This study aims to better characterize the metabolic effects of antipsychotics in the early stage of treatment in first-episode patients with schizophrenia.
We performed a retrospective real-world study in a naturalistic setting that included inpatients with first-episode drug-naïve schizophrenia; metabolic profiles were measured at baseline and 2 weeks and 4 weeks after antipsychotic treatment. The metabolic profiles of medicated patients with first-episode schizophrenia were also included.
Insulin resistance, based on the ratio of triglycerides to high-density lipoprotein cholesterol (TG/HDL-C), increased significantly after 2 weeks of antipsychotic treatment, whereas fasting glucose (FG) decreased significantly. Regarding lipid metabolism, triglycerides (TG), cholesterol (CHOL) and low-density lipoprotein cholesterol (LDL-C) increased significantly after 2 weeks of antipsychotic treatment; however, high-density lipoprotein cholesterol (HDL-C) decreased significantly after 4 weeks of antipsychotic treatment. There were no statistically significant differences between the antipsychotic groups in any of the metabolic parameters evaluated.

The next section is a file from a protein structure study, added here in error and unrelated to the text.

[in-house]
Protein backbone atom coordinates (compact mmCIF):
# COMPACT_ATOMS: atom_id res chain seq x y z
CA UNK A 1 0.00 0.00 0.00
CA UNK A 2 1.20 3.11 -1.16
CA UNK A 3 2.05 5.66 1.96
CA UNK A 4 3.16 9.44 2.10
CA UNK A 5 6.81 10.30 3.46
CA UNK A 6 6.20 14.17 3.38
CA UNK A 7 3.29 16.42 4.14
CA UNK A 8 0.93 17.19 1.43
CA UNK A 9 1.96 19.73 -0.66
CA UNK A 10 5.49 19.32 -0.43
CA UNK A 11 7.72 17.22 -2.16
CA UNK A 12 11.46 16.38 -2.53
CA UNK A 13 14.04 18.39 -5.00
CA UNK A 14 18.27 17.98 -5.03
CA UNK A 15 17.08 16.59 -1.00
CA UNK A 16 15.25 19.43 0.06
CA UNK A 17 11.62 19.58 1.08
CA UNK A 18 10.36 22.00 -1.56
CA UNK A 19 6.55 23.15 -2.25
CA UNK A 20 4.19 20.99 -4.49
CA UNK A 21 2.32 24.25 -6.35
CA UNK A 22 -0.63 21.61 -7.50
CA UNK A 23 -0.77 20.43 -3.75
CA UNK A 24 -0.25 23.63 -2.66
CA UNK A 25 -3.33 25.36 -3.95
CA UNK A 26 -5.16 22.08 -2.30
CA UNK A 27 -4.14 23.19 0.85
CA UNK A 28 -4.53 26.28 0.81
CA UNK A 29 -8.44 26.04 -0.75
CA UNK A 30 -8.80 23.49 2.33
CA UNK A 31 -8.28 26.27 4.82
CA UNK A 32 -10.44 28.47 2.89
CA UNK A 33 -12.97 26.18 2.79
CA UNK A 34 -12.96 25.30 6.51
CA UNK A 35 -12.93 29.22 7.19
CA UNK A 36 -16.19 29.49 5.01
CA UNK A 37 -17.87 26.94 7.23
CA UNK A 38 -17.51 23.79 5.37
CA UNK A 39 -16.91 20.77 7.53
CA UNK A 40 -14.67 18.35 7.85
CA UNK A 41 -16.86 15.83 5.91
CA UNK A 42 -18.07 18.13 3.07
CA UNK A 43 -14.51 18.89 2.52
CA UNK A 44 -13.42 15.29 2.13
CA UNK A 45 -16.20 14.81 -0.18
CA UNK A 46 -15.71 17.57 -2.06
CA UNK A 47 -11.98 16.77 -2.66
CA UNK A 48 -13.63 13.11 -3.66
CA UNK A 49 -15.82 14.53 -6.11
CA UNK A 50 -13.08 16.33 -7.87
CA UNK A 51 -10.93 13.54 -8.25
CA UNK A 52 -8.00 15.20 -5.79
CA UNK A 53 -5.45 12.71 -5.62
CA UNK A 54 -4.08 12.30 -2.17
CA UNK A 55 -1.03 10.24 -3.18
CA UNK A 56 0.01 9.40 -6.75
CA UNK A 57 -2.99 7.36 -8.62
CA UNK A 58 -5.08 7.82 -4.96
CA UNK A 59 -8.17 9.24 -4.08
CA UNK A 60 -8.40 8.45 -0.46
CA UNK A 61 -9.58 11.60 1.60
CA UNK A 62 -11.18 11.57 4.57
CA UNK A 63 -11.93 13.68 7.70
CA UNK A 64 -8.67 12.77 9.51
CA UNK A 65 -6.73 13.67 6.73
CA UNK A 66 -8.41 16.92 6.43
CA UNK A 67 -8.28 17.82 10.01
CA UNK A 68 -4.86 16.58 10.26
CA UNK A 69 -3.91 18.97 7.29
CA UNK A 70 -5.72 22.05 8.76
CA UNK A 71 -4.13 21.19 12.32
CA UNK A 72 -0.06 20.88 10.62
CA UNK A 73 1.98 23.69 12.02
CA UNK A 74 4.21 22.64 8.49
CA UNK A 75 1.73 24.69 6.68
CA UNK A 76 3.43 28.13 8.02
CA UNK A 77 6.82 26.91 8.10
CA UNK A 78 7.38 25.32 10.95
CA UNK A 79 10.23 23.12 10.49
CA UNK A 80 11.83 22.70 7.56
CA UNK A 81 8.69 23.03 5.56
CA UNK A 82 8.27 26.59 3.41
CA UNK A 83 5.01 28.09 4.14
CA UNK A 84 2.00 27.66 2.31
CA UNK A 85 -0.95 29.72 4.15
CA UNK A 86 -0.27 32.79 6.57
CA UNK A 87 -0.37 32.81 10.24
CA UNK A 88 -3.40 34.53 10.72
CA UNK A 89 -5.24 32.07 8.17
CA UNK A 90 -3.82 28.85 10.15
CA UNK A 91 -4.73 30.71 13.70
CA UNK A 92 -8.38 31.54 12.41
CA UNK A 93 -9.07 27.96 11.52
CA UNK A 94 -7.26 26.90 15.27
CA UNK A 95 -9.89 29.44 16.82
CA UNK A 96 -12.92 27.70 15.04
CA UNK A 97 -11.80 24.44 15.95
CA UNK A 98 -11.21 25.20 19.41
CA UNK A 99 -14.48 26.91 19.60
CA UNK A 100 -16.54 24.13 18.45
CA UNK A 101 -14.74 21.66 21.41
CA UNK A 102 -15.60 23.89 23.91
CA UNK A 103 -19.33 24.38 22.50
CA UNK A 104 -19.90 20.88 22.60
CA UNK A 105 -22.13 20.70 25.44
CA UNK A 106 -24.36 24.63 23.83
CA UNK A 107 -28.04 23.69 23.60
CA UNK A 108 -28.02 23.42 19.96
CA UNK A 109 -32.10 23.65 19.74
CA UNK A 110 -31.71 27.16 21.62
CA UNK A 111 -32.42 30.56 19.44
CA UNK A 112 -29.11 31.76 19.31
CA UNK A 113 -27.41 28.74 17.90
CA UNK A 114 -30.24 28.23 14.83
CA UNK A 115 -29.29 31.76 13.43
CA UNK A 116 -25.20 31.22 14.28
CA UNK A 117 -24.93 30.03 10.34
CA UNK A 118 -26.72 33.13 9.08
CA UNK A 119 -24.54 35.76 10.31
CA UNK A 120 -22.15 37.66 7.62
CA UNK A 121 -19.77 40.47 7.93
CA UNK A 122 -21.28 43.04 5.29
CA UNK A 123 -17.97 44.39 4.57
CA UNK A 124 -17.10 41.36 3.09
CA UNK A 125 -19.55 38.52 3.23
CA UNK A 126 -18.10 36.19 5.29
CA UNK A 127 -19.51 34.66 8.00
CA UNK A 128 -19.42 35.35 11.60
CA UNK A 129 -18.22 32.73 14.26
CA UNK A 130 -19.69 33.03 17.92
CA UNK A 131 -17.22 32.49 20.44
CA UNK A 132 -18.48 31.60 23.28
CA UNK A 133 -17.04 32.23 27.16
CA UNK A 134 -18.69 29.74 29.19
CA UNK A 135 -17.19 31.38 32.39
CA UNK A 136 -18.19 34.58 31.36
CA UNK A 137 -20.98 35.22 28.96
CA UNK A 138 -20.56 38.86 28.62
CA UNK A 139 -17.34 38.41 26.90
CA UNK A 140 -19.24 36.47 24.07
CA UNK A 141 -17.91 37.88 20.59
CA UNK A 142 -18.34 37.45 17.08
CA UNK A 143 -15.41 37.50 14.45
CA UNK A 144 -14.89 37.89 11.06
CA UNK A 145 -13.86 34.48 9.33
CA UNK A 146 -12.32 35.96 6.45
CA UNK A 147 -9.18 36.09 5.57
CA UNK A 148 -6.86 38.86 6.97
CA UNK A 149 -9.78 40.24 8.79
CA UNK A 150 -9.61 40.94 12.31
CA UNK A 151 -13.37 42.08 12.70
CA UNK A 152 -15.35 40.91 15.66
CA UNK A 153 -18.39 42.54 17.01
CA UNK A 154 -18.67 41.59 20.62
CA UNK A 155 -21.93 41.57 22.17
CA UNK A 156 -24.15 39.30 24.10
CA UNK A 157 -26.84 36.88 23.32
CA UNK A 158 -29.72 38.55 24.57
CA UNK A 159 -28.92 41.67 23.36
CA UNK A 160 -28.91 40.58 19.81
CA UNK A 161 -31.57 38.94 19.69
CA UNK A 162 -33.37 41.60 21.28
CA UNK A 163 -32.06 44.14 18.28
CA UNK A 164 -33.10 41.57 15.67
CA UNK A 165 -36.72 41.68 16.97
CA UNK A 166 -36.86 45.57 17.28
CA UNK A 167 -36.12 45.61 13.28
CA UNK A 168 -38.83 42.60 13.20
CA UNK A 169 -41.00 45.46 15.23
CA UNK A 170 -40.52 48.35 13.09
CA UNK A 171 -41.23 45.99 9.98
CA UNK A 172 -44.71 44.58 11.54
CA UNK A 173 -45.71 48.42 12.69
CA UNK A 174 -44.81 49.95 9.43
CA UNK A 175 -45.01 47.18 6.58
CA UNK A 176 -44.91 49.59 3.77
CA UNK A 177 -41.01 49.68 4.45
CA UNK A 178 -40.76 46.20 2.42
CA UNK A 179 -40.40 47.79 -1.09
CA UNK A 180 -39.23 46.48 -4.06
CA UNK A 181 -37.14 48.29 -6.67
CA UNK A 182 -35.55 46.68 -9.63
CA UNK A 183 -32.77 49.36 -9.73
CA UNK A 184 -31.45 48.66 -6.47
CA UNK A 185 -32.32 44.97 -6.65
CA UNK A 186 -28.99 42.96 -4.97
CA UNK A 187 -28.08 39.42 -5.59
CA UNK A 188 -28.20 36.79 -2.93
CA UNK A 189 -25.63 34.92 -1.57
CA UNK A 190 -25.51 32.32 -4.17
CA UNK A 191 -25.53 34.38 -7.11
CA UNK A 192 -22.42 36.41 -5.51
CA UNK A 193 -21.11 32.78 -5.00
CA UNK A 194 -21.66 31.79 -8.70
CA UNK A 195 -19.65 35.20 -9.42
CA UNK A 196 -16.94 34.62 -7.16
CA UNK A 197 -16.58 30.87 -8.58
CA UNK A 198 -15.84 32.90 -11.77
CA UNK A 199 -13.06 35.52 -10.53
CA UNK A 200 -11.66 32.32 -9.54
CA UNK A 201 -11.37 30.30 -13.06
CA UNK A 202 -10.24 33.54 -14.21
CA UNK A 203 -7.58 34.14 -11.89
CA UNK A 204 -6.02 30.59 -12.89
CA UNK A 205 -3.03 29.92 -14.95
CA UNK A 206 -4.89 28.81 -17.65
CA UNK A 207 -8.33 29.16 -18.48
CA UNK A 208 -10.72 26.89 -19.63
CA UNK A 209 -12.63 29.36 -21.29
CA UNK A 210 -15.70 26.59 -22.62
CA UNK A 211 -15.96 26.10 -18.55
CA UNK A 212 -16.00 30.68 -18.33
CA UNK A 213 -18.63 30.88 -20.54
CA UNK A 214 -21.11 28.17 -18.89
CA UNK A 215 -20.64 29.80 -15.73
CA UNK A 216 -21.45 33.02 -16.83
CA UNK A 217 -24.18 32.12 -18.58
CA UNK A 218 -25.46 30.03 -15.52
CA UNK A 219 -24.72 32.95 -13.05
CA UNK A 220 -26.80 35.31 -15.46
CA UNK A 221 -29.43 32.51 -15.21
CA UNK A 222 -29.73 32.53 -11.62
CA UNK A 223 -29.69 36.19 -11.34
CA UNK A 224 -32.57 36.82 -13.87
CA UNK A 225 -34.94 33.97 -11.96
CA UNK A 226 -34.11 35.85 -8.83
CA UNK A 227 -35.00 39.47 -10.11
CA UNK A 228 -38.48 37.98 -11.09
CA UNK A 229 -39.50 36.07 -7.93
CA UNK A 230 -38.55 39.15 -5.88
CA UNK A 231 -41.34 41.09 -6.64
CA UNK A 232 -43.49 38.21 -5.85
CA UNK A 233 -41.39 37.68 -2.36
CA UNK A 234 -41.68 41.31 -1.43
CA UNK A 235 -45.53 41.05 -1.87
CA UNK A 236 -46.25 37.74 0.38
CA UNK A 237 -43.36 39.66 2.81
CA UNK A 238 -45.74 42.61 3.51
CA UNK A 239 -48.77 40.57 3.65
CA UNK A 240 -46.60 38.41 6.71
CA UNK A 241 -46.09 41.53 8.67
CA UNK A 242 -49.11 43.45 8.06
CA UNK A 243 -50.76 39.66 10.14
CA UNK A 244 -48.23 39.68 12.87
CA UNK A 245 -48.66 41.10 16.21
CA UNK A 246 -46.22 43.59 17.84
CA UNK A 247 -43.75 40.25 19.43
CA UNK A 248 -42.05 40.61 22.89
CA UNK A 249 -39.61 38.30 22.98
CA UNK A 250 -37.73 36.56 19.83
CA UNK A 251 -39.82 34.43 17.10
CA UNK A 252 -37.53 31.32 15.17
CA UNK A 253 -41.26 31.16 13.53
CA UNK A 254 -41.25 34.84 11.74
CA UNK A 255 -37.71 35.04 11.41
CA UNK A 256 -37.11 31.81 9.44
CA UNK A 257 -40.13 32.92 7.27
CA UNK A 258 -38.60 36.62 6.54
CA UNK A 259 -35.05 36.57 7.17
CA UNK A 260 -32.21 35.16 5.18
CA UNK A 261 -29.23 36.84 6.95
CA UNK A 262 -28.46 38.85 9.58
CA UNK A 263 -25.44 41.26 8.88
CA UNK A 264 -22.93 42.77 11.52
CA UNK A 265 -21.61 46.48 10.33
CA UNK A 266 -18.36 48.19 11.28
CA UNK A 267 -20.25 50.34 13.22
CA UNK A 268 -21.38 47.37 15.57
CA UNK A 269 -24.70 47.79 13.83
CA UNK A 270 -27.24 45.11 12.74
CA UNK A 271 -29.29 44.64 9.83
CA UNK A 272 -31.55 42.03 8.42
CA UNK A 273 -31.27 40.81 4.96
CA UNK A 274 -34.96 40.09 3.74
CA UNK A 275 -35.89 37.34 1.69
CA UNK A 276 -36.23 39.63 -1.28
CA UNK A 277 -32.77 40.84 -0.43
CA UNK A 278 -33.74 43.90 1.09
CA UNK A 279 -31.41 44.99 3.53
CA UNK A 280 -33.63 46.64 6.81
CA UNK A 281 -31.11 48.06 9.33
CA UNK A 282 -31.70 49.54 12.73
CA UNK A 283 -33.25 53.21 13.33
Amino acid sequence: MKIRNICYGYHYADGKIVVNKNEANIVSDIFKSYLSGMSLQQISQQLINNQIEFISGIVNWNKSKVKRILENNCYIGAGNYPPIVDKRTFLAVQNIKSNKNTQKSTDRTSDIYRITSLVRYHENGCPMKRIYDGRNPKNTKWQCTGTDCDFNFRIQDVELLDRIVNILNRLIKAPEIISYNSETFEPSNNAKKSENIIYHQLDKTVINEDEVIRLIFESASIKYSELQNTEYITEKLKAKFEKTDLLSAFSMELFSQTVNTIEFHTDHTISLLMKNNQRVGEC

Our study revealed that insulin resistance and lipid metabolic abnormalities occurred as early as two weeks after the initiation of antipsychotic treatment. Our findings suggest that metabolic profiles should been monitored in the early stage of antipsychotics treatment in clinical practice. Further research is needed to explore the underlying mechanisms of the short-term effects of antipsychotics on metabolic parameters.

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